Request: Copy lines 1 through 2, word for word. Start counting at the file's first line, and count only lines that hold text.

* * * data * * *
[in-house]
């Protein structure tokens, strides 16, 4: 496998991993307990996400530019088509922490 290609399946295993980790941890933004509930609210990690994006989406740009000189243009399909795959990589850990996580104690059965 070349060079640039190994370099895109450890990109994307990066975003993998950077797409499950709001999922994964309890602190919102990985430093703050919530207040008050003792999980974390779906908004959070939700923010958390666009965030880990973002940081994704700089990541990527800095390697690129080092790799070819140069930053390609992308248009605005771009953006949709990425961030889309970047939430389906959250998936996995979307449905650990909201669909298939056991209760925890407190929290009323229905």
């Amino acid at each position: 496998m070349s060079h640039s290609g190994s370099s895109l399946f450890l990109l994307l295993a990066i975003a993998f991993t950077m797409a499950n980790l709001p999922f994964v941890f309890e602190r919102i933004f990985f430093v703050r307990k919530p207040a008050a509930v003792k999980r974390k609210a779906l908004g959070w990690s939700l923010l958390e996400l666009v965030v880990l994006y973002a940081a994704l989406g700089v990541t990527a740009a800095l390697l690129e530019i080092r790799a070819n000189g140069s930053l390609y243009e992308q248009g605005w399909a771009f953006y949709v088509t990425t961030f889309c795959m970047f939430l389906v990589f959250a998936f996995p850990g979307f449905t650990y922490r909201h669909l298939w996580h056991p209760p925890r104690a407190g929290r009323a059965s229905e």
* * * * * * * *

[in-house]
């Protein structure tokens, strides 16, 4: 496998991993307990996400530019088509922490 290609399946295993980790941890933004509930609210990690994006989406740009000189243009399909795959990589850990996580104690059965 070349060079640039190994370099895109450890990109994307990066975003993998950077797409499950709001999922994964309890602190919102990985430093703050919530207040008050003792999980974390779906908004959070939700923010958390666009965030880990973002940081994704700089990541990527800095390697690129080092790799070819140069930053390609992308248009605005771009953006949709990425961030889309970047939430389906959250998936996995979307449905650990909201669909298939056991209760925890407190929290009323229905």